More than 300 people attended the meeting at Eureka's Wharfinger Building on December 15th to express concerns about the Navy’s Northwest Training Range Complex, an area proposed for a warfare laboratory which encompasses 122,000 square nautical miles of ocean from the Humboldt-Mendocino county line to the northern border of Washington.  The Navy presented information about the Environmental Impact Statement (for more info on the EIS, click HERE). The Navy’s presentation was followed by questions and comments from the audience.

To voice your concerns to U.S. Congressman Mike Thompson, representing California's 1st District, click HERE.

Many of the questions were not clearly answered by the Navy representatives, especially the definition of 'take.' The representatives stated that the Navy was not permitted to kill marine mammals, but they were allowed to have a certain amount of 'take.'  There are two types of 'take' which allow for mortality and harm (which can include death) and impacts related to behavioral changes such as migration, feeding, and reproductive behavior.  After a fair amount of circular reasoning about the questions regarding their ability to 'take' marine mammals, the audience was left confused and disturbed.

The Navy also made it clear that they will be using sonar during known migration periods of our local Grey Whales and Humpback Whales, despite the fact that sonar is known to cause 'the bends' in beaked whales, and to cause injury and behavioral changes in other marine mammals.

The Navy representatives stated that this process includes “adaptive management,” meaning they could choose to change their use of sonar and other warfare testing if it is clearly harming marine mammals, so we ask that you please write to your Congressman and ask that the Navy change their protocol to not include sonar testing during known migration of the our local whale populations in the Pacific Northwest.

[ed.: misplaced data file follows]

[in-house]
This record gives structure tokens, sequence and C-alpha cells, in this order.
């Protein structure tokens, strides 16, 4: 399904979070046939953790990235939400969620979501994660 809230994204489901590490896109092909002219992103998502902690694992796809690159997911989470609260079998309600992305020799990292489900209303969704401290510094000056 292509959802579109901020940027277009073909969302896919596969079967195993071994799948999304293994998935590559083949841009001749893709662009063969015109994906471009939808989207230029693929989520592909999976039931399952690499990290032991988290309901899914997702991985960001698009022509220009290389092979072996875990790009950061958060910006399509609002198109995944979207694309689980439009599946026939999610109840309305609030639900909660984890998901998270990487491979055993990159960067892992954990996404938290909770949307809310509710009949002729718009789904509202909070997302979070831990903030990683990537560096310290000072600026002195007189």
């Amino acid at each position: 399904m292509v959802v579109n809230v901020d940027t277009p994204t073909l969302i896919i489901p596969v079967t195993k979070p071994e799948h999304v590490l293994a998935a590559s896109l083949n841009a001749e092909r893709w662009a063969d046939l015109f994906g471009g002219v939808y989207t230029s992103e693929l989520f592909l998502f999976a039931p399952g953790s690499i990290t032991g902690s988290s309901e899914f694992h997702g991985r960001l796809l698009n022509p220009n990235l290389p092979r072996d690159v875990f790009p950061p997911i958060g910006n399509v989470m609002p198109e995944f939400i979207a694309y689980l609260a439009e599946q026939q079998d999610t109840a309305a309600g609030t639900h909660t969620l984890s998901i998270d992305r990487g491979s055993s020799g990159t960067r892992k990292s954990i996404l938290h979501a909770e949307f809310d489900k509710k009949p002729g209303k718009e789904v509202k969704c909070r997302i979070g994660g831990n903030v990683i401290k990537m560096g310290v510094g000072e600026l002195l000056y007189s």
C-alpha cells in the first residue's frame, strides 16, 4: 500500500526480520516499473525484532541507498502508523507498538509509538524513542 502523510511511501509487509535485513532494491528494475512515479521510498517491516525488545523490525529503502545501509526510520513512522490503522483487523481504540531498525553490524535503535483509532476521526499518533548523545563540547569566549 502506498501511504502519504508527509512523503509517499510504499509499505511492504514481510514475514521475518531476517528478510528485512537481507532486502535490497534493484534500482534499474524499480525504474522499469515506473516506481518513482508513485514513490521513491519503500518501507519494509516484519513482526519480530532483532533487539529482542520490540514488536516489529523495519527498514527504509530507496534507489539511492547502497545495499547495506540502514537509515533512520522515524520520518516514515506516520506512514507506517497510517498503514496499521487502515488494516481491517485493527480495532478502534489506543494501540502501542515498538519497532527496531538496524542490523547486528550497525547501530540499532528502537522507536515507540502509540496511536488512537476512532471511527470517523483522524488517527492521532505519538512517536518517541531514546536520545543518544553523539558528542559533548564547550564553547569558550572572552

For more information, check out these links:

Noisy Ocean: National Geographic Magazine looks at the effects of sound on marine mammals, and what can be done to avoid harming them.

Lethal Sounds: The use of military sonar poses a deadly threat to whales and other marine mammals.
Click HERE for NRDC's analysis of the impacts of noise including sonar on marine mammals.



At the request of Congressman Mike Thompson (D-Napa Valley), representatives from the United States Navy held public meetings regarding the Northwest Training Range Complex (NWTRC) on Wednesday, December 15th from 5:00-7:00 pm at the Wharfinger Building in Eureka, and on Thursday, December 16th from 5:00-7:00 pm at Pentecost Hall at 822 Stewart Street in Fort Bragg.
“I requested that the Navy come to the North Coast to provide information for the community and answer their questions regarding the NWTRC,” said Congressman Thompson. “A highly trained Navy, transparency regarding planned activities off our coast, and protection of marine life are not mutually exclusive."


The NWTRC is one of many Navy Range Complexes used for training of operational forces, equipment and other military activities. Based at Whidbey Island, near Puget Sound in Washington, the Navy has been training in the NWTRC since World War II. The bulk of the air, surface and subsurface activity takes place in waters off the state of Washington, but the scope of influence covers approximately 122,400 nautical miles and extends from Washington to the southern tip of Humboldt. Training exercises vary in scope and effect, and in California, are carried out between 12 and 250 miles offshore.
For more information contact Congressman Thompson’s office at 707-962-0933 in Fort Bragg or 707-269-9595 in Eureka.
See these Times Standard articles by John Driscoll:
Navy on deck to answer questions about West Coast training ground


Navy shelled over training plans; big crowd voices frustration over harm to environment